In East African nations, matatu (Swahili) are privately owned minibuses or easily accessible share taxis. Often decorated with popular icons and sounds, matatu offer a means of travel and often, access to another world. We are impassioned by the belief that everyone has a spectacular story, and invite you to come aboard this year’s Matatu Film Festival, September 23-26, exploring some of the world’s most spectacular stories.
A film festival spotlighting “unique journeys regardless of age, geographical bounds, sexual preference, race, and socio-economic status”? Sounds like a plan! Check out the info we received from the peeps at Matatu Film Festival, which will take place in Oakland, CA, July 16-19.
After a successful inaugural edition last year, the Matatu Film Festival is scheduled to return to Oakland, California, next week from July 16th-19th. Named for the matatu, a popular East African mode of public transportation, the second installment of the festival promises an eclectic array of feature films, documentaries and shorts spotlighting “a unique journey regardless of age, geographical bounds, sexual preference, race, and socio-economic status.”
In Oakland: the second annual Matatu Film Festival, which takes its name from colorfully decorated mini-buses found in Kenya and other East African countries.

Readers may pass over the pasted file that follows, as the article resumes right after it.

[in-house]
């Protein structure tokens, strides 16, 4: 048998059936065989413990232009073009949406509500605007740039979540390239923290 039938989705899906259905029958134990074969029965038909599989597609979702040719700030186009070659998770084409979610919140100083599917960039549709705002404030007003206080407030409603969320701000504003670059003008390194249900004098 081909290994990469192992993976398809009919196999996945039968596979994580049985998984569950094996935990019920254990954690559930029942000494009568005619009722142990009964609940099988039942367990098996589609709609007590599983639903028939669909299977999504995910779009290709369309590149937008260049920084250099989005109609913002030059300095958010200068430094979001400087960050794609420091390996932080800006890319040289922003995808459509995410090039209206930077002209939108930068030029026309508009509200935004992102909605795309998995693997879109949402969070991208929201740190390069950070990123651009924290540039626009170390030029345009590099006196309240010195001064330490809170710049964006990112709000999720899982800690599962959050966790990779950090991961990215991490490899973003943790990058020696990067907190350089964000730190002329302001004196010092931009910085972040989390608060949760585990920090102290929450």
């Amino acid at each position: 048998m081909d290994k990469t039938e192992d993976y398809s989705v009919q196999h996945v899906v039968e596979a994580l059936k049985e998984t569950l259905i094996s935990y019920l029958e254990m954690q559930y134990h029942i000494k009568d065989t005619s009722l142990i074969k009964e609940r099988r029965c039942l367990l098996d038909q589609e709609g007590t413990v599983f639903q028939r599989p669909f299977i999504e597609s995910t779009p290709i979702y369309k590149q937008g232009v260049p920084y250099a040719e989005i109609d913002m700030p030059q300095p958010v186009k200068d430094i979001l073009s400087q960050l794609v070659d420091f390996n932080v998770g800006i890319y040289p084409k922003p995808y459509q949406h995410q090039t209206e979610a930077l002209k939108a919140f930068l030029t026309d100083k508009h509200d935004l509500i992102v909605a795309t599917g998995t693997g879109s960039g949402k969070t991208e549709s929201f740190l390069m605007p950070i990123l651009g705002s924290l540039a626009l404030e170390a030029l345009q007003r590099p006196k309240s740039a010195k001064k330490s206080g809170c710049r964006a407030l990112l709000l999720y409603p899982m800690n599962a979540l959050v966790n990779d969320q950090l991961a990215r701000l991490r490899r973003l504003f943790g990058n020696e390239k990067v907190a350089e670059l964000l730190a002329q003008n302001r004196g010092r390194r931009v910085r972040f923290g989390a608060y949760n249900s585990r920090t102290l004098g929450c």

The reference suggests a focus on films from that region of the world. But while it is an international festival, it’s more interested in “matatu” as metaphor, presenting films as a way to transport the viewer to new places or points of view. Amid an overall strong program, one of the most timely entries is Mala Mala, a gritty yet joyful exploration of Puerto Rico’s trans community that makes great use of neon-lit streetscapes, a retro-synth score, and the oversized personalities of its subjects.
Check out the poster below for British filmmaker Nosa Igbinedion “Oya: Rise of the Orishas” – a project we’ve been following on this blog for about year, since the filmmaker took to crowdfunding to raise money to complete it.
Ethosheia Hylton stars in the film which will make its USA screening debut at the 2nd annual Matatu Film Festival in Oakland, CA, which runs from July 16 to 19, at The Flight Deck and Impact Hub.